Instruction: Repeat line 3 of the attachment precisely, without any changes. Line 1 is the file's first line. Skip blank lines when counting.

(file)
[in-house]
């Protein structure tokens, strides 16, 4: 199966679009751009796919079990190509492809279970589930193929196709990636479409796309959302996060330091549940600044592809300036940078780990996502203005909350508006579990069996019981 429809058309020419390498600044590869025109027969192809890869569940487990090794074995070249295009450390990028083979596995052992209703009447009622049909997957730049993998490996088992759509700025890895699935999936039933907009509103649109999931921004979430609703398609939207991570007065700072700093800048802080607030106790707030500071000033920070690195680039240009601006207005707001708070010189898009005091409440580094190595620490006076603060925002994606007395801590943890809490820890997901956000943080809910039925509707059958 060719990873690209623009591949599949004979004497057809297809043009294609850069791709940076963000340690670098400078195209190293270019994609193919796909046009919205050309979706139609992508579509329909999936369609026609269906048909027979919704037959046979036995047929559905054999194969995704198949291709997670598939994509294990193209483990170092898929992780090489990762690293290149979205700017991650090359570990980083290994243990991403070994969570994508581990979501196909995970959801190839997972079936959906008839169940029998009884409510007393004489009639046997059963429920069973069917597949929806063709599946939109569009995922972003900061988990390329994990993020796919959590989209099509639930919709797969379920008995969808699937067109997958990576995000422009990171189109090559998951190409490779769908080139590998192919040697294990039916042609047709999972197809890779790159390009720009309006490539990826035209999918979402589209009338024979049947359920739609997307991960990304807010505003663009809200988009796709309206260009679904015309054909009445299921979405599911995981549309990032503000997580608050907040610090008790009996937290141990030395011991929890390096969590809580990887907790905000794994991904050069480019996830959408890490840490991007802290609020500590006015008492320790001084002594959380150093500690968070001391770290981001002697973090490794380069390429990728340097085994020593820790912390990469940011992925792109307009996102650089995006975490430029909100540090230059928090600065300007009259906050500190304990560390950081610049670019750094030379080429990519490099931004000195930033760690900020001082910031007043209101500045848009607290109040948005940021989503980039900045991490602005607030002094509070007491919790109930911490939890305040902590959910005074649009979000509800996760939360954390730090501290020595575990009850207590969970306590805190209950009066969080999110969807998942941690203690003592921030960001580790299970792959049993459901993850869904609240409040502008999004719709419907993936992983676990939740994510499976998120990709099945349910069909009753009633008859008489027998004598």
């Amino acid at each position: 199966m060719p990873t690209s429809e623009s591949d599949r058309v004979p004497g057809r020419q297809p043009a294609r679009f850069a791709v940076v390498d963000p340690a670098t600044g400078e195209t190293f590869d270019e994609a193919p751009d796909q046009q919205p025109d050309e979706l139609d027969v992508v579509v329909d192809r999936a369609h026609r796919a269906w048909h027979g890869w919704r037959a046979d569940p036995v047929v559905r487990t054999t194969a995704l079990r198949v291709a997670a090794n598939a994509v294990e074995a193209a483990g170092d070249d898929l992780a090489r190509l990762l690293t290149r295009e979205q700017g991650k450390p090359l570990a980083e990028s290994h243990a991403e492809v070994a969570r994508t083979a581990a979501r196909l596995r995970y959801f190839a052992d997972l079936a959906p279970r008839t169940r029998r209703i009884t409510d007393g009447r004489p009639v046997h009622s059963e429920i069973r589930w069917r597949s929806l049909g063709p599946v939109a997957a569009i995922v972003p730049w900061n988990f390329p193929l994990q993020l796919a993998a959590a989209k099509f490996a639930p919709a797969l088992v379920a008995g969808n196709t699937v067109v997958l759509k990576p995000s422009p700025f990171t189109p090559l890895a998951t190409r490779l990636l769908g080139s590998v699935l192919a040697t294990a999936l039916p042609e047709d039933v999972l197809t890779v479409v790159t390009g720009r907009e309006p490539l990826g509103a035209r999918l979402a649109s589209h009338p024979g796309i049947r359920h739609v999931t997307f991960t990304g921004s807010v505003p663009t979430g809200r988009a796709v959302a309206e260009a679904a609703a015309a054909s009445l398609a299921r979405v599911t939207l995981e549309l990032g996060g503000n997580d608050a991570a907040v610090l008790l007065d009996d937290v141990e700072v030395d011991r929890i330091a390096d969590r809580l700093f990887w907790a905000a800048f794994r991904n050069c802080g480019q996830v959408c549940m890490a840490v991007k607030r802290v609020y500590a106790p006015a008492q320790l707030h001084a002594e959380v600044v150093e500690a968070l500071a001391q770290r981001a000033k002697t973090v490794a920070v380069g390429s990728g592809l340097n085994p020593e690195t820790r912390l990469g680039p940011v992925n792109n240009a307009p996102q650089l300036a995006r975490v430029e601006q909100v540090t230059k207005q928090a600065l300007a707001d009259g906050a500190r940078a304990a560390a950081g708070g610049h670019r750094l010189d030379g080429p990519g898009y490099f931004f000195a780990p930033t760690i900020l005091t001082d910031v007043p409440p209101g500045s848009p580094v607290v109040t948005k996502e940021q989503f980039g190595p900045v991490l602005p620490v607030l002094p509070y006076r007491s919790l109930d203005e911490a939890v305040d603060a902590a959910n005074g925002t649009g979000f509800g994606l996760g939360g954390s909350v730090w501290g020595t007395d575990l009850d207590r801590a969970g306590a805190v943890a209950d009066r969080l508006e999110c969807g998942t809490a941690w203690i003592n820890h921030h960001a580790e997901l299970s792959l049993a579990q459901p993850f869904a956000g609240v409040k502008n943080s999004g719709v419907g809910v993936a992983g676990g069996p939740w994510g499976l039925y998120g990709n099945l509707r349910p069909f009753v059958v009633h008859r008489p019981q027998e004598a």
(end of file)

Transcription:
């Amino acid at each position: 199966m060719p990873t690209s429809e623009s591949d599949r058309v004979p004497g057809r020419q297809p043009a294609r679009f850069a791709v940076v390498d963000p340690a670098t600044g400078e195209t190293f590869d270019e994609a193919p751009d796909q046009q919205p025109d050309e979706l139609d027969v992508v579509v329909d192809r999936a369609h026609r796919a269906w048909h027979g890869w919704r037959a046979d569940p036995v047929v559905r487990t054999t194969a995704l079990r198949v291709a997670a090794n598939a994509v294990e074995a193209a483990g170092d070249d898929l992780a090489r190509l990762l690293t290149r295009e979205q700017g991650k450390p090359l570990a980083e990028s290994h243990a991403e492809v070994a969570r994508t083979a581990a979501r196909l596995r995970y959801f190839a052992d997972l079936a959906p279970r008839t169940r029998r209703i009884t409510d007393g009447r004489p009639v046997h009622s059963e429920i069973r589930w069917r597949s929806l049909g063709p599946v939109a997957a569009i995922v972003p730049w900061n988990f390329p193929l994990q993020l796919a993998a959590a989209k099509f490996a639930p919709a797969l088992v379920a008995g969808n196709t699937v067109v997958l759509k990576p995000s422009p700025f990171t189109p090559l890895a998951t190409r490779l990636l769908g080139s590998v699935l192919a040697t294990a999936l039916p042609e047709d039933v999972l197809t890779v479409v790159t390009g720009r907009e309006p490539l990826g509103a035209r999918l979402a649109s589209h009338p024979g796309i049947r359920h739609v999931t997307f991960t990304g921004s807010v505003p663009t979430g809200r988009a796709v959302a309206e260009a679904a609703a015309a054909s009445l398609a299921r979405v599911t939207l995981e549309l990032g996060g503000n997580d608050a991570a907040v610090l008790l007065d009996d937290v141990e700072v030395d011991r929890i330091a390096d969590r809580l700093f990887w907790a905000a800048f794994r991904n050069c802080g480019q996830v959408c549940m890490a840490v991007k607030r802290v609020y500590a106790p006015a008492q320790l707030h001084a002594e959380v600044v150093e500690a968070l500071a001391q770290r981001a000033k002697t973090v490794a920070v380069g390429s990728g592809l340097n085994p020593e690195t820790r912390l990469g680039p940011v992925n792109n240009a307009p996102q650089l300036a995006r975490v430029e601006q909100v540090t230059k207005q928090a600065l300007a707001d009259g906050a500190r940078a304990a560390a950081g708070g610049h670019r750094l010189d030379g080429p990519g898009y490099f931004f000195a780990p930033t760690i900020l005091t001082d910031v007043p409440p209101g500045s848009p580094v607290v109040t948005k996502e940021q989503f980039g190595p900045v991490l602005p620490v607030l002094p509070y006076r007491s919790l109930d203005e911490a939890v305040d603060a902590a959910n005074g925002t649009g979000f509800g994606l996760g939360g954390s909350v730090w501290g020595t007395d575990l009850d207590r801590a969970g306590a805190v943890a209950d009066r969080l508006e999110c969807g998942t809490a941690w203690i003592n820890h921030h960001a580790e997901l299970s792959l049993a579990q459901p993850f869904a956000g609240v409040k502008n943080s999004g719709v419907g809910v993936a992983g676990g069996p939740w994510g499976l039925y998120g990709n099945l509707r349910p069909f009753v059958v009633h008859r008489p019981q027998e004598a």